and (2) the degree of "sexual openness" within states. The first
of those suggestions was undercut by Scott's finding that circulation of
men's "outdoor magazines" is not associated with state-by-state
rape rates. In addition, Baron and Strauss found that controlling for the
"index of legitimate violence" and the general violent-crime
rate -- both seemingly plausible measure of a culture of "compulsive
masculinity" -- in no way lessened the sex magazine/rape correlation.
Nor did controlling for measures of the status of women -- a plausible
inverse measure of the degree of "compulsive masculinity" within
a given state. Finally, the recent work of Check (1984) and Zillman and
Bryant (1984. 1985) indicates that under experimental conditions, massive
exposure to mainstream pornography may cause male viewers to become more
callous and domineering in their attitudes toward women. Thus pornography
may itself be a causal factor in creating a culture of "compulsive
masculinity," and even if a correlation could be shown between such
a culture and the incidence of rape, the association of the latter with
sex-magazine circulation would still not be proved spurious.
As for the other "third factor" suggested
-- the degree of "sexual openness" -- the recent study of Jaffee
and Strauss (in press) measured the impact of the Sexual Liberalism Index
of the Baron and Strauss formulae. While finding that sexual openness and
tolerance is correlated, to a small but significant degree, with increases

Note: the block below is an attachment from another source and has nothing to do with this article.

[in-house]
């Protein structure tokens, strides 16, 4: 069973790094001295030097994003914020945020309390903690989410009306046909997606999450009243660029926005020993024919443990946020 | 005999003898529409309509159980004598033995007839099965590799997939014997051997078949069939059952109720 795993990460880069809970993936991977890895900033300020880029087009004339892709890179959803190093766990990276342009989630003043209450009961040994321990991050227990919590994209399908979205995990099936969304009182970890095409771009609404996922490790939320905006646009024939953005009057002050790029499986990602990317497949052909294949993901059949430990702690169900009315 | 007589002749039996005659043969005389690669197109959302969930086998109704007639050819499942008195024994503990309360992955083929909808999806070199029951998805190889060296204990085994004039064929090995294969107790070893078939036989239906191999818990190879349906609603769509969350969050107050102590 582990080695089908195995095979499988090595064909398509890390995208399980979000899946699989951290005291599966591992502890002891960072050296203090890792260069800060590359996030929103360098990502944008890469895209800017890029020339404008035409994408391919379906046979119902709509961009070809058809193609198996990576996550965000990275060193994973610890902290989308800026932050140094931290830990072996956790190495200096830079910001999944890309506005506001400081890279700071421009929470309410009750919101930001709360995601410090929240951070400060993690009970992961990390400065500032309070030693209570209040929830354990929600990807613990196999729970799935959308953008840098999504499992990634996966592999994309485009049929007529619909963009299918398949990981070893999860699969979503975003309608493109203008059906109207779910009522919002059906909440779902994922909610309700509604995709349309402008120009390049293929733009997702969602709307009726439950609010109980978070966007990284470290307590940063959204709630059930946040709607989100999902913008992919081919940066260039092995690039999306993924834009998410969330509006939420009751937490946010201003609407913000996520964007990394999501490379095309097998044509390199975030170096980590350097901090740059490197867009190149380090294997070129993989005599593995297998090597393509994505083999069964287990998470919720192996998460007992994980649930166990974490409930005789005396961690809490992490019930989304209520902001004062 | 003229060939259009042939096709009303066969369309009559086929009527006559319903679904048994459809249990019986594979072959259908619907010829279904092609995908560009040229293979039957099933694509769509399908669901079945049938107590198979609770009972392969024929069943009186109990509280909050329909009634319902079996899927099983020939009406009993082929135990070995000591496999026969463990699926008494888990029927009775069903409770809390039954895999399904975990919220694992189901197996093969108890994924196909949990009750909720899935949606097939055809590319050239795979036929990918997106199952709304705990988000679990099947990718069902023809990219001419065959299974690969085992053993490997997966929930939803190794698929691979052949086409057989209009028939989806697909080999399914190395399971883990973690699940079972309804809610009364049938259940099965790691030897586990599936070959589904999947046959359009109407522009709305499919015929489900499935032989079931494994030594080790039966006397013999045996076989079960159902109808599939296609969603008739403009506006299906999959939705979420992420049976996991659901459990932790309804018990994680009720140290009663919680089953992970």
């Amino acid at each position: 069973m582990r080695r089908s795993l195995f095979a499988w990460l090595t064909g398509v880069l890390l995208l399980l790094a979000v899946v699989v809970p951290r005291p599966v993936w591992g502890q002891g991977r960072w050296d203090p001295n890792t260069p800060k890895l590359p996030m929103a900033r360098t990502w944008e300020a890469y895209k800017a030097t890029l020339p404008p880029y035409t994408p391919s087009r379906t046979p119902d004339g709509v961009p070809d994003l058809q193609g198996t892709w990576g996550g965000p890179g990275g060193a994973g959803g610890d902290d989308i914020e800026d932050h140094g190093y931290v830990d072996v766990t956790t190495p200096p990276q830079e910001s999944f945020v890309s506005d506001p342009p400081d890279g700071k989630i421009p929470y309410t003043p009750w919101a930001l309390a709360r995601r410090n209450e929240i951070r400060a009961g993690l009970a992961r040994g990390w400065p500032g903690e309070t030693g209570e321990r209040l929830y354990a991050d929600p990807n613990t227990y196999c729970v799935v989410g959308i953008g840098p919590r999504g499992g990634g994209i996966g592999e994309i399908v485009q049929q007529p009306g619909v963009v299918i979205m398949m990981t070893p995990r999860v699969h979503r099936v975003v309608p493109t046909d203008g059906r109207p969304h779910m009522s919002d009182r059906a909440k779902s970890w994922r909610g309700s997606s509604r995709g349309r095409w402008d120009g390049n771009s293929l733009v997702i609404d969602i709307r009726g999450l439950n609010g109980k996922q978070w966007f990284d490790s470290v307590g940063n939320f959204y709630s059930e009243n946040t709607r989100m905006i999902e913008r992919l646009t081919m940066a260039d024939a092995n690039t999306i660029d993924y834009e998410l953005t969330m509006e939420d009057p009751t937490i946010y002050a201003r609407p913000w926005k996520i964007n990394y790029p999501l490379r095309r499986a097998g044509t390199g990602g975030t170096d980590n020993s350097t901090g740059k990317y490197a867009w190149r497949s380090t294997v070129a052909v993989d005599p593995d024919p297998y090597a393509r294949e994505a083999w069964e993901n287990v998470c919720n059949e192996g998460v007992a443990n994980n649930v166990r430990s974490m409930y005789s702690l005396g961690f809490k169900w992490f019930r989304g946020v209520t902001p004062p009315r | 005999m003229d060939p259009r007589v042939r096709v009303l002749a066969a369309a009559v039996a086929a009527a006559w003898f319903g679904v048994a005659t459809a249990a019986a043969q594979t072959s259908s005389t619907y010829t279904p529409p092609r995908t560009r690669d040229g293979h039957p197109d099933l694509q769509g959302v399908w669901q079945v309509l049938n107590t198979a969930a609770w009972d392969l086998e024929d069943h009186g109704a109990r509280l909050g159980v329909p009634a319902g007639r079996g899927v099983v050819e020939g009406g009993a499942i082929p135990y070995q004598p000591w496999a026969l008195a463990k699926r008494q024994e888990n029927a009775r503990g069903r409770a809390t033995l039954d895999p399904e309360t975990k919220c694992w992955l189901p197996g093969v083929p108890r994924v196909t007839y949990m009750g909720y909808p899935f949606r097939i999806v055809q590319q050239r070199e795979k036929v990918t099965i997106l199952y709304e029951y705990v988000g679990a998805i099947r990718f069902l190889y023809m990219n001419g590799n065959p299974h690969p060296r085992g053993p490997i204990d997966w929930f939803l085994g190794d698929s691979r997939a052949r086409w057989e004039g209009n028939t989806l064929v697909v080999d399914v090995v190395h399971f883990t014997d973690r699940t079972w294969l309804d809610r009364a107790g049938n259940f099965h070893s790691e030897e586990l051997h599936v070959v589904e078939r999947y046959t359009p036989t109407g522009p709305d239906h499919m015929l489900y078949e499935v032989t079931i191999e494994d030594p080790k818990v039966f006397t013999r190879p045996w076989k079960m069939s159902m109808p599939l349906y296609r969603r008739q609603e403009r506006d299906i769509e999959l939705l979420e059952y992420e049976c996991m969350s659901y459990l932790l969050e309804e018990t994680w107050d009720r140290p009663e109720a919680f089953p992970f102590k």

in reported rape rates, Jaffee and Strauss discovered the inclusion of
the new index had no effect at all on the sex-magazines/rape association.
While continuing to hold out hope -- against all the evidence mentioned
in the previous paragraph -- that a relationship between "hypermasculine
gender roles" and rape rates would render the sex-magazine correlation
spurious, they felt compelled to conclude that their research "suggests
that there may be more to the pornography-rape linkage than originally
expected. This is, the type of material found in mass circulation sex magazines
may, as claimed by critics of such material, encourage or legitimate rape."
Rape is not natural to men. If it were, most men
would be rapists and they are not. None the less, the answers given by
the male college students who participated in the Ms. Study delineate a
sobering incidence of sexual aggression and assault in a predominantly
middle-class, educated population....About 8 percent of the men surveyed
had raped or attempted to rape a woman sometime since the age of 14. Of
those questioned, 75 percent said they had never forced any unwanted sexual
act on a woman.
The rapists differed from the nonassaultive
males in several ways. They drank one or two times a week and became drunk
one to three times a month--more than the rates for non-rapists--and
were more likely to describe their family backgrounds as quite strict,
with family violence (parents hitting children or each other) occurring
once or twice a month.
Sexual values also differed. The rapists
said they talked daily with their friends about "how a particular
woman would be in bed" and they rated as "very frequently"
how often they read Playboy, Penthouse, Chic, Club,
Forum, Gallery, Genesis, Oui, or Hustler
I Never Called it Rape, "Men Who Rape
Women They Know", Chapter 6... (AUTHOR)